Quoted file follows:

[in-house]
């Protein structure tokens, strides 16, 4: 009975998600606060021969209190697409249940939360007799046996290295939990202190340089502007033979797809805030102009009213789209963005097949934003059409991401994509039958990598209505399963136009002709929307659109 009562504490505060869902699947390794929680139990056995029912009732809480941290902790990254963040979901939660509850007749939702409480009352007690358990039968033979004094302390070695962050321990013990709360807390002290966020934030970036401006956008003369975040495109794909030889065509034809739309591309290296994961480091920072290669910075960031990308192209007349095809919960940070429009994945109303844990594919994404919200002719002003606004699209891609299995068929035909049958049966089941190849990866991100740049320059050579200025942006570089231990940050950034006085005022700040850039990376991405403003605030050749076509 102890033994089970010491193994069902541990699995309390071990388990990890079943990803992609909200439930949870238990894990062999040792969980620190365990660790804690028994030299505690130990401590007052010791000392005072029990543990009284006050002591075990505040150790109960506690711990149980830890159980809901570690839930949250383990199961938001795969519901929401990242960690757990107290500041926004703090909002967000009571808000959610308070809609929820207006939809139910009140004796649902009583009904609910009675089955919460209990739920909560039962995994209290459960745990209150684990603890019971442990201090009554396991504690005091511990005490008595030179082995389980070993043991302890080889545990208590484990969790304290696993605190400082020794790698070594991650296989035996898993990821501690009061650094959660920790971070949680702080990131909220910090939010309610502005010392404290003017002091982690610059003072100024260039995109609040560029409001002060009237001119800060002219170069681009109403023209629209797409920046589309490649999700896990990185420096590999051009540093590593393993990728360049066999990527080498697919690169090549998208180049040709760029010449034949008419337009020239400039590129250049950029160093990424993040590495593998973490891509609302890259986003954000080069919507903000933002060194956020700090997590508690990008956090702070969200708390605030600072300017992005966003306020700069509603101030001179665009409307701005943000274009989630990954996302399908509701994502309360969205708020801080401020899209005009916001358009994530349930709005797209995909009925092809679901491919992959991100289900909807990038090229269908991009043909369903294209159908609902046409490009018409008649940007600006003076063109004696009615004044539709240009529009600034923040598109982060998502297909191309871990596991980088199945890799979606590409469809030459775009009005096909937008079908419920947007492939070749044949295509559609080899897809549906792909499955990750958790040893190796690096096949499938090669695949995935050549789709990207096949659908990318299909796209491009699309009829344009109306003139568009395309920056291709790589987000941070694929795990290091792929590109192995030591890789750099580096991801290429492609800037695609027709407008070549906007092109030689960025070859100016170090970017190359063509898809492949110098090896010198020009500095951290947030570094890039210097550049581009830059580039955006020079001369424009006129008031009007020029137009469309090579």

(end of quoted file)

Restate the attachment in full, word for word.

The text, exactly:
[in-house]
């Protein structure tokens, strides 16, 4: 009975998600606060021969209190697409249940939360007799046996290295939990202190340089502007033979797809805030102009009213789209963005097949934003059409991401994509039958990598209505399963136009002709929307659109 009562504490505060869902699947390794929680139990056995029912009732809480941290902790990254963040979901939660509850007749939702409480009352007690358990039968033979004094302390070695962050321990013990709360807390002290966020934030970036401006956008003369975040495109794909030889065509034809739309591309290296994961480091920072290669910075960031990308192209007349095809919960940070429009994945109303844990594919994404919200002719002003606004699209891609299995068929035909049958049966089941190849990866991100740049320059050579200025942006570089231990940050950034006085005022700040850039990376991405403003605030050749076509 102890033994089970010491193994069902541990699995309390071990388990990890079943990803992609909200439930949870238990894990062999040792969980620190365990660790804690028994030299505690130990401590007052010791000392005072029990543990009284006050002591075990505040150790109960506690711990149980830890159980809901570690839930949250383990199961938001795969519901929401990242960690757990107290500041926004703090909002967000009571808000959610308070809609929820207006939809139910009140004796649902009583009904609910009675089955919460209990739920909560039962995994209290459960745990209150684990603890019971442990201090009554396991504690005091511990005490008595030179082995389980070993043991302890080889545990208590484990969790304290696993605190400082020794790698070594991650296989035996898993990821501690009061650094959660920790971070949680702080990131909220910090939010309610502005010392404290003017002091982690610059003072100024260039995109609040560029409001002060009237001119800060002219170069681009109403023209629209797409920046589309490649999700896990990185420096590999051009540093590593393993990728360049066999990527080498697919690169090549998208180049040709760029010449034949008419337009020239400039590129250049950029160093990424993040590495593998973490891509609302890259986003954000080069919507903000933002060194956020700090997590508690990008956090702070969200708390605030600072300017992005966003306020700069509603101030001179665009409307701005943000274009989630990954996302399908509701994502309360969205708020801080401020899209005009916001358009994530349930709005797209995909009925092809679901491919992959991100289900909807990038090229269908991009043909369903294209159908609902046409490009018409008649940007600006003076063109004696009615004044539709240009529009600034923040598109982060998502297909191309871990596991980088199945890799979606590409469809030459775009009005096909937008079908419920947007492939070749044949295509559609080899897809549906792909499955990750958790040893190796690096096949499938090669695949995935050549789709990207096949659908990318299909796209491009699309009829344009109306003139568009395309920056291709790589987000941070694929795990290091792929590109192995030591890789750099580096991801290429492609800037695609027709407008070549906007092109030689960025070859100016170090970017190359063509898809492949110098090896010198020009500095951290947030570094890039210097550049581009830059580039955006020079001369424009006129008031009007020029137009469309090579």